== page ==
I realized I didn't want to have to force my way in through doors that had "NO GIRLZ ALOWD" signs on them, doors I apparently needed a male escort to get through. I loved comic books, but I didn't love them enough to put up with that shit. So I didn't. And eventually I didn't love comic books anymore, either.

But that was more than fifteen years ago. Things have changed. I've seen the campaigns online. I've seen the maps of girl-friendly comic book stores. (Although, seriously, just that these exist is an indication of a major problem in the industry; you don't see maps of girl-friendly hardware stores, for example, because all hardware stores are girl-friendly. They employ women! They take our money! They provide us with non-condescending advice! They have gloves in our size! At least all the ones I've been in, and I'm a homeowner, so you can see that I spend a lot of time in hardware stores. The question isn't, "Which hardware store will treat me like a person despite my gender?" It's, "Which hardware store is closest to my house and stocks the items I need?" If you have to ask the former question, there is a big problem.) I've even read articles about how to get girls into your comic book shop, so clearly owners now understand that accepting money from only a fraction of the people interested in giving it to you is not always the world's most successful business strategy.

That's why, yesterday, I decided to stop into a comic book store. Totally on a whim. Just to see what it's like in there these days, how things have changed since the days of dialup. I thought I might want to get something with Oracle in it, to remember her by.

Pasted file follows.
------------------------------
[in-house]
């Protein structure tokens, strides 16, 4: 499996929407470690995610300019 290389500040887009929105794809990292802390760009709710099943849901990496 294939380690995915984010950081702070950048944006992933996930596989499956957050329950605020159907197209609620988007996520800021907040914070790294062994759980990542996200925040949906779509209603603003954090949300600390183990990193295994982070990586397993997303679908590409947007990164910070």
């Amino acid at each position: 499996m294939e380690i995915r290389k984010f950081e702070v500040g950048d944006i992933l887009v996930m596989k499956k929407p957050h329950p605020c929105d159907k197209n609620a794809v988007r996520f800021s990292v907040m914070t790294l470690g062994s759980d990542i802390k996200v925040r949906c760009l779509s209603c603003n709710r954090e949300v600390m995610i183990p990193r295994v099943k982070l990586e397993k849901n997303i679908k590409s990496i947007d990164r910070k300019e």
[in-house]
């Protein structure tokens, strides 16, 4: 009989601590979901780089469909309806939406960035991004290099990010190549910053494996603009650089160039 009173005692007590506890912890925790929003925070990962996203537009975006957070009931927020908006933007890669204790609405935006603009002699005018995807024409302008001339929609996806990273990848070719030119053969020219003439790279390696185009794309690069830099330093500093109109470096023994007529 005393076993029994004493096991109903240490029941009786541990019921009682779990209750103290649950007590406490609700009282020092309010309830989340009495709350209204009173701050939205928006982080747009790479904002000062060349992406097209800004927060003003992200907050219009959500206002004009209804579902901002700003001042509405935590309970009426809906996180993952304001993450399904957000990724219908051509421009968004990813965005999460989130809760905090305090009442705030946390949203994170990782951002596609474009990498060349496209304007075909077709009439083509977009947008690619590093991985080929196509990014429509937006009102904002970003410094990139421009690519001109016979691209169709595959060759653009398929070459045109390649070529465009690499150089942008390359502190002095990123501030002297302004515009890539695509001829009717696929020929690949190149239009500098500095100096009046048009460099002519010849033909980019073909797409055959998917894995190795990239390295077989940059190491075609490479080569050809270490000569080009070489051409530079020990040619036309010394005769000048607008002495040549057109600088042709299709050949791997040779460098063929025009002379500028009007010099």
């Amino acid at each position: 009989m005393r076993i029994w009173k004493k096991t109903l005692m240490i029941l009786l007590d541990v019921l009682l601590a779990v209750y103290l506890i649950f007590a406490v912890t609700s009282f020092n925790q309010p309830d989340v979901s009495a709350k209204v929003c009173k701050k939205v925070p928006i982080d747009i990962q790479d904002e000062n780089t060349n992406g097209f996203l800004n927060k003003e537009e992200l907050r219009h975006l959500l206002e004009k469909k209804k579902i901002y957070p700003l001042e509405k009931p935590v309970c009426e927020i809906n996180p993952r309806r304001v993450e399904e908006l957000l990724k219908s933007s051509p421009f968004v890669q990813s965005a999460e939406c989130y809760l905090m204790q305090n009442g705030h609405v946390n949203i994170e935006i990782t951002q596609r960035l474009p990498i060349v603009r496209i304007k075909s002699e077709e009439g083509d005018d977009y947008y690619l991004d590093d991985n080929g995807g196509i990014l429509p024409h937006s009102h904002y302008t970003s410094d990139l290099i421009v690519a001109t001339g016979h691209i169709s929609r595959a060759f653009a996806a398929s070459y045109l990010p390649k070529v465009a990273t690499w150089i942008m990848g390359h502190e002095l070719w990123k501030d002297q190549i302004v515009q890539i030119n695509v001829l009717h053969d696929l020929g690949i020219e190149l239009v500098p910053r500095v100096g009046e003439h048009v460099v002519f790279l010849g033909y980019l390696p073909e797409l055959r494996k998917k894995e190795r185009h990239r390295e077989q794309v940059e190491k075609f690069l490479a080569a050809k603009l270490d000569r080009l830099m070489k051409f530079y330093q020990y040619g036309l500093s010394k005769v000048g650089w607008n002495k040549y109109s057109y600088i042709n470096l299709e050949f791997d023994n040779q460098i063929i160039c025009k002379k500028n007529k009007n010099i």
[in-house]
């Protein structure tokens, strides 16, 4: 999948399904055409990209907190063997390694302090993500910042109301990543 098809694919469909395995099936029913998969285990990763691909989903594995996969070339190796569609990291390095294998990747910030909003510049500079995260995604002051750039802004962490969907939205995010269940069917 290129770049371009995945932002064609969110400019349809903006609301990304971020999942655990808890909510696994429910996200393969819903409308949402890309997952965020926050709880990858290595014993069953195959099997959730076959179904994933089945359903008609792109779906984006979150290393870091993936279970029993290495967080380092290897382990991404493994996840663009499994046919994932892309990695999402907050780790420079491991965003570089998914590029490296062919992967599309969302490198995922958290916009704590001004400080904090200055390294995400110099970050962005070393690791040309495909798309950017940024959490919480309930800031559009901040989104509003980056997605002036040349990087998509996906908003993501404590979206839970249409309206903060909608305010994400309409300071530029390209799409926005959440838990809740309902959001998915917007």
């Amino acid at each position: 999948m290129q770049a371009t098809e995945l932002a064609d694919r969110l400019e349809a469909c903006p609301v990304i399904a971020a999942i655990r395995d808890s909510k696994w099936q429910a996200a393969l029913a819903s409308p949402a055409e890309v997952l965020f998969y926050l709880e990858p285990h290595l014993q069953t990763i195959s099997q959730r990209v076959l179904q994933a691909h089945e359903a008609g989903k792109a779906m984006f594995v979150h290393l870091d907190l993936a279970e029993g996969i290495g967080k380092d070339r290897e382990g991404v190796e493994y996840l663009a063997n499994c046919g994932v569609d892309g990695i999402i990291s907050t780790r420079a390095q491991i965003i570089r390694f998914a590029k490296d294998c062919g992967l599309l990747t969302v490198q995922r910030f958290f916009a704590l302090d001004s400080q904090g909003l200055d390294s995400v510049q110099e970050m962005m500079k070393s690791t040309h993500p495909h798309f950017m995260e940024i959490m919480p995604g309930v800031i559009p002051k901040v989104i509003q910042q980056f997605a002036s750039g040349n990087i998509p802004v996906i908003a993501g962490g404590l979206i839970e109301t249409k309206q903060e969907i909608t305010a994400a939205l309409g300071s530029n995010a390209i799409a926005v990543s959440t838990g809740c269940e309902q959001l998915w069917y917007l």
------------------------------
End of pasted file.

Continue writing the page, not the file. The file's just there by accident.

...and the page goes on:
I walked in towing my unwilling three-year-old son, who had already come to the conclusion that this was a destination unlikely to have any trucks or Pigeon books in it, and therefore did not wish to go in. I blinked, letting my eyes adjust, and, man, comic book store interiors really haven't changed that much. I mean, the posters have - I think they've developed new breast enlarging technology, for starters, and it's not like the breasts were small before - but the interiors are still exactly the same.

"Hi!" the guy behind the counter said in cheerful tones, and I thought: But they have changed where it really matters.

Except he wasn't looking at me. He was looking at my son, who was clinging to my leg. "What can I find for you today?" he asked him. "Spiderman? Superman? Toys?"

"We're here for me," I said. "He's too young for comic books."